Kohr v. Commonwealth Of Pennsylvania et al
MEMORANDUM re Petition for Writ of Habeas Corpus 1 filed by Edwin D. Kohr (Order to follow as separate docket entry)Signed by Honorable William W. Caldwell on 11/21/17. (ma)
UNITED STATES DISTRICT COURT FOR THE
MIDDLE DISTRICT OF PENNSYLVANIA
PENNYSLVANIA, et al.,
CASE NO. 1:16-CV-0688
Edwin Kohr, an inmate at SCI-Huntingdon, has filed a pro se petition under
28 U.S.C. § 2254 challenging the decision of the Pennsylvania Board of Probation and
Parole to deny him parole. He asserts the decision violates the Ex Post Facto Clause of
the federal Constitution.
On October 29, 1982, Petitioner was sentenced in the Court of Common
Pleas of Lebanon County, Pennsylvania, to 25 to 50 years of imprisonment after being
found guilty of the offenses of involuntary deviate sexual intercourse, rape, simple assault,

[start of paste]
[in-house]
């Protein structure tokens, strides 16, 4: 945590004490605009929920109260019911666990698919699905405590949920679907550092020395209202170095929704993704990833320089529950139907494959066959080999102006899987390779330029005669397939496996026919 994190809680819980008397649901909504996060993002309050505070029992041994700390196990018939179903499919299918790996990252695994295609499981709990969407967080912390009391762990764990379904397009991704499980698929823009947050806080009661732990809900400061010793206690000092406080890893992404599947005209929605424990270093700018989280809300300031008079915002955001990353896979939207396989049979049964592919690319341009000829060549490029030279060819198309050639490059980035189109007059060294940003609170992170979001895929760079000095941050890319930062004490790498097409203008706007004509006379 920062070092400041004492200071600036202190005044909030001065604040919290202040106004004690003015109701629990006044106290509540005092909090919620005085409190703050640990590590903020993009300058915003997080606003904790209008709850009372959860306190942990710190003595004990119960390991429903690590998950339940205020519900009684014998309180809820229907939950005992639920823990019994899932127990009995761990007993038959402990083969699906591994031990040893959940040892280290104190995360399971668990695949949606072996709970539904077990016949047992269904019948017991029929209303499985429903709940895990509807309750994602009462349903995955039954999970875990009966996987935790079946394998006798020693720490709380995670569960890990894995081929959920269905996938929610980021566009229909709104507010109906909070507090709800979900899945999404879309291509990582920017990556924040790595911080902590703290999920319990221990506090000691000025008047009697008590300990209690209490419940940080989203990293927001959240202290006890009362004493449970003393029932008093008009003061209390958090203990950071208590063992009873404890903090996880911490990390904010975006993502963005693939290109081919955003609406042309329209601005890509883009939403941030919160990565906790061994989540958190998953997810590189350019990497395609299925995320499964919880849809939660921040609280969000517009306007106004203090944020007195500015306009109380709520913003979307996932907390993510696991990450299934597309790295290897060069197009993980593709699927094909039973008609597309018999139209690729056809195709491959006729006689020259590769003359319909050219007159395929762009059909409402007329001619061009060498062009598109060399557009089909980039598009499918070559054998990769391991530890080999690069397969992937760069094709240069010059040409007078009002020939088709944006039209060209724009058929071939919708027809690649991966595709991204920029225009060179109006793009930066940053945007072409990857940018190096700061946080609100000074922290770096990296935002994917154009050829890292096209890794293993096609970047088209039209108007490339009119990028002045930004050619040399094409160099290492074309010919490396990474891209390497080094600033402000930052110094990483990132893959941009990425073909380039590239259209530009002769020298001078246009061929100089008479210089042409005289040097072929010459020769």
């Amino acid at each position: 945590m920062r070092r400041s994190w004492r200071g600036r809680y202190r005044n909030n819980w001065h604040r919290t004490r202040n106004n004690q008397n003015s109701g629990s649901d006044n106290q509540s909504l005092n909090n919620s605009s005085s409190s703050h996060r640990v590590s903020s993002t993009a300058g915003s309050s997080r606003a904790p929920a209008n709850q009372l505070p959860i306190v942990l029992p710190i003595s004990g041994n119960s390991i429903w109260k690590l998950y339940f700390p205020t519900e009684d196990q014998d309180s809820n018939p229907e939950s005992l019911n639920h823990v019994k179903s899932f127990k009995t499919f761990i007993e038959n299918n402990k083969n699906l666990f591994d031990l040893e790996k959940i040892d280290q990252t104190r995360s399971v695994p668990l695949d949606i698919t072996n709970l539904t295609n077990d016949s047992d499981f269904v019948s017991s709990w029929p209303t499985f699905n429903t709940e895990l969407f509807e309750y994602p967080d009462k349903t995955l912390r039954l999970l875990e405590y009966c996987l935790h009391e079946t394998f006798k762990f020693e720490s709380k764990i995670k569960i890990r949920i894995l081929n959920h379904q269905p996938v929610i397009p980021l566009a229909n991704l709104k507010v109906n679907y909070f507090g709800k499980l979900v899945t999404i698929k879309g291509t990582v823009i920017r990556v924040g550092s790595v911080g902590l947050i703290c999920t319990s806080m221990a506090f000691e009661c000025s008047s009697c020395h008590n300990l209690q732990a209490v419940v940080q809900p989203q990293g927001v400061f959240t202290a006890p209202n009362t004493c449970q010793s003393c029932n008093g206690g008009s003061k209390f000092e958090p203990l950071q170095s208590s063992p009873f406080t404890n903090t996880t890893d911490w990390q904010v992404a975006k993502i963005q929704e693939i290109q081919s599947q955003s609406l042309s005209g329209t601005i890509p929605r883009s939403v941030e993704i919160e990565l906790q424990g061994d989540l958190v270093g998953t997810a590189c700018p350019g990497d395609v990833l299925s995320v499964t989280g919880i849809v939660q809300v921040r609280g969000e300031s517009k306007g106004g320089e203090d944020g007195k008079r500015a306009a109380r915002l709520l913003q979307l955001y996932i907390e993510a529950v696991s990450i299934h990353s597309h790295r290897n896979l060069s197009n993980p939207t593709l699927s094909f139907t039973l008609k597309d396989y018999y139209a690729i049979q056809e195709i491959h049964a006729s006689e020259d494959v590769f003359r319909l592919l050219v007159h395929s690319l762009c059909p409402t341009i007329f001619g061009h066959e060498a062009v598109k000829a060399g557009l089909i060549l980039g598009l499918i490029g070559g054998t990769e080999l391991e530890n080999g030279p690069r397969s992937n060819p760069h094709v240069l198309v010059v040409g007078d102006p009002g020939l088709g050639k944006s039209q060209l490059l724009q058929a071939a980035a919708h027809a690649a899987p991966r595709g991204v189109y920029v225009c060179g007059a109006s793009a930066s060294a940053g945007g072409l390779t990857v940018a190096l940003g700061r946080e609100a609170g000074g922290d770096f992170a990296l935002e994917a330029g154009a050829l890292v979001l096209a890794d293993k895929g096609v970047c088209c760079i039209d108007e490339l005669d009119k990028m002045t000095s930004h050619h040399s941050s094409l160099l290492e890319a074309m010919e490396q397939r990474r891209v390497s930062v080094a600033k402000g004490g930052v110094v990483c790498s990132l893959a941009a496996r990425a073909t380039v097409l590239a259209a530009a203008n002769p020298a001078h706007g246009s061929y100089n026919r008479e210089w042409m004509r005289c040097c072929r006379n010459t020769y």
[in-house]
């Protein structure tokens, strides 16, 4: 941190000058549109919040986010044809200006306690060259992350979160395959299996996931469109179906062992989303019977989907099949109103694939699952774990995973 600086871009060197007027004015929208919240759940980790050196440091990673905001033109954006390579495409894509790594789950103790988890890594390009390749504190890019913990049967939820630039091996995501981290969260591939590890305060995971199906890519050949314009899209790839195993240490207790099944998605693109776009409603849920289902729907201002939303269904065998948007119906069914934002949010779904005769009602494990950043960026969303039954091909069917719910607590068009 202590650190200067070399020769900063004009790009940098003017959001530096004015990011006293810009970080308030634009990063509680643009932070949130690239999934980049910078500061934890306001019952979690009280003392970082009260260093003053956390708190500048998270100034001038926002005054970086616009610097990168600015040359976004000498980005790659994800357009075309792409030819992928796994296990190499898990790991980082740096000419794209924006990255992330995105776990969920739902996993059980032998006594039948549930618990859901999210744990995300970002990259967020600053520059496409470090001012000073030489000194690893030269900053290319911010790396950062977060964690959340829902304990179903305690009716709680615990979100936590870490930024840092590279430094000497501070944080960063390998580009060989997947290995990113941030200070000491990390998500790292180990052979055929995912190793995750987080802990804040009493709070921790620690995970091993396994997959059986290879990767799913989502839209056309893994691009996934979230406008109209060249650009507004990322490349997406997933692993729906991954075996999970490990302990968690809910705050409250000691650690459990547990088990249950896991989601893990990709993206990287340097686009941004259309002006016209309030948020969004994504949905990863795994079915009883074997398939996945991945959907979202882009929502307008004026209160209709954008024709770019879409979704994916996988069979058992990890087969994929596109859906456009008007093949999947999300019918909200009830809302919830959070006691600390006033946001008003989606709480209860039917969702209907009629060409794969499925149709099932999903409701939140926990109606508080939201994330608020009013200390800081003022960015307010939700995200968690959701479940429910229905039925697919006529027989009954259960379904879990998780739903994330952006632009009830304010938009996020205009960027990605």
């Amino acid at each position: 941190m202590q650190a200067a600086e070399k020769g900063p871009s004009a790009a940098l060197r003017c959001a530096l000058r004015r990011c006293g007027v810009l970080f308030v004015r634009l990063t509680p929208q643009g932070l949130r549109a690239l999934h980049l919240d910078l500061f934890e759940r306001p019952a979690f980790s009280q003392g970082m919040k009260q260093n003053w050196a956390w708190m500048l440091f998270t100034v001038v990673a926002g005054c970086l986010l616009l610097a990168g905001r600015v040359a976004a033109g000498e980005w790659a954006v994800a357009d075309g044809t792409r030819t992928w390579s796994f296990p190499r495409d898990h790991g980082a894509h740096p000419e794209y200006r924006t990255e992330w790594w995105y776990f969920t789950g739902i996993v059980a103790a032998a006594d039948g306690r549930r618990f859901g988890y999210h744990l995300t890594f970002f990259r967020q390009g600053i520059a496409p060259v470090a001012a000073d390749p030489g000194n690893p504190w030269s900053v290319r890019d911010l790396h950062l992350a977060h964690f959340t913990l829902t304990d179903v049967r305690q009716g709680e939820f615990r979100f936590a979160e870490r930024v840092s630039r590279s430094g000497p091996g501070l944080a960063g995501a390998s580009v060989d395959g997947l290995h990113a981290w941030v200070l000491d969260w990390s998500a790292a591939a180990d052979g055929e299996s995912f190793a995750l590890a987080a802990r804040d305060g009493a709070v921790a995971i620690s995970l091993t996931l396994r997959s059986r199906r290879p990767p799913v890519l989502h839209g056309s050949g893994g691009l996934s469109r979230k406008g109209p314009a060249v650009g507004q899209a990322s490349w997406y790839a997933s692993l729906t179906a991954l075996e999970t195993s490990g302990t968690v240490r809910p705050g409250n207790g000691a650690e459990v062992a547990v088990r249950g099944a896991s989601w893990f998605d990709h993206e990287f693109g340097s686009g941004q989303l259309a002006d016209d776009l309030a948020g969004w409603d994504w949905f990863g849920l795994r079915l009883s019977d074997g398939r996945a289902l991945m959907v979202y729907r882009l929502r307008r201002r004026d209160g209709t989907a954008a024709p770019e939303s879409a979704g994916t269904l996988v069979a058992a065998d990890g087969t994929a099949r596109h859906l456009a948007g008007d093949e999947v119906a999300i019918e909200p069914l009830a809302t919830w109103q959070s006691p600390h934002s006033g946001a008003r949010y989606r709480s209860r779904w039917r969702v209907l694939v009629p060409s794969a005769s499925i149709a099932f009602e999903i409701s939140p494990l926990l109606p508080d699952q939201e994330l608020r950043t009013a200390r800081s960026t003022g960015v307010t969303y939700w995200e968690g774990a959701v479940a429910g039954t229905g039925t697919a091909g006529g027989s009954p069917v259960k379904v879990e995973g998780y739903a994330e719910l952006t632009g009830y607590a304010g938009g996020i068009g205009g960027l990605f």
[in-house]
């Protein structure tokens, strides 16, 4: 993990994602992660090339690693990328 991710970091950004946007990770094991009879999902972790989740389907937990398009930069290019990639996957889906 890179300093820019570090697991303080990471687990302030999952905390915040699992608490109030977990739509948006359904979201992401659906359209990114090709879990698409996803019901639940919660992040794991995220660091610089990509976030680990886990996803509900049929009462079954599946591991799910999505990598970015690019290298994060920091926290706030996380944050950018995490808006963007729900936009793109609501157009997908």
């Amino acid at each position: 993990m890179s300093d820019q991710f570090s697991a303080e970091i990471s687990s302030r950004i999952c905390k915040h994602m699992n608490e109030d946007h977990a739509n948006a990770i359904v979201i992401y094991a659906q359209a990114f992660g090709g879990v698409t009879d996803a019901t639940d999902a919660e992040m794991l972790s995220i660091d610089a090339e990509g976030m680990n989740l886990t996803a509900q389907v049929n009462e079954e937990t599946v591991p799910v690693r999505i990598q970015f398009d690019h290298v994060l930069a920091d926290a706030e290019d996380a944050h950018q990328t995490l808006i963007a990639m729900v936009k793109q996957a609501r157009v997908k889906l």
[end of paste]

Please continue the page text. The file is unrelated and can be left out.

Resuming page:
and criminal attempt (rape). (Doc. 8-1, ECF pp. 2-3). The minimum term of his sentence
expired on September 14, 2006. (Id., ECF p. 2).
Petitioner was denied parole on August 2, 2006, June 16, 2009, November
17, 2011, and November 13, 2015. (Id., ECF pp. 6, 9, 12 and 15).
In the November 13, 2015, Notice of Board Decision, the Board gave the
following reasons for the denial:
Your unacceptable compliance with prescribed institutional
Your risk and needs assessment indicating your level of risk to
The negative recommendation made by the Department of
Reports, evaluations and assessments/level of risk indicates
your risk to the community.
Your failure to demonstrate motivation for success.
Your refusal to accept responsibility for the offense(s) committed.
Your lack of remorse for the offense(s) committed.
(Doc. 8-1, ECF p. 15). The Board added the following:
You are to serve your unexpired maximum sentence 09/14/2031,
or to be reviewed earlier, if recommended by the Department of
Correction/County prison staff due to appropriate adjustment and
At your next interview, the Board will review your file and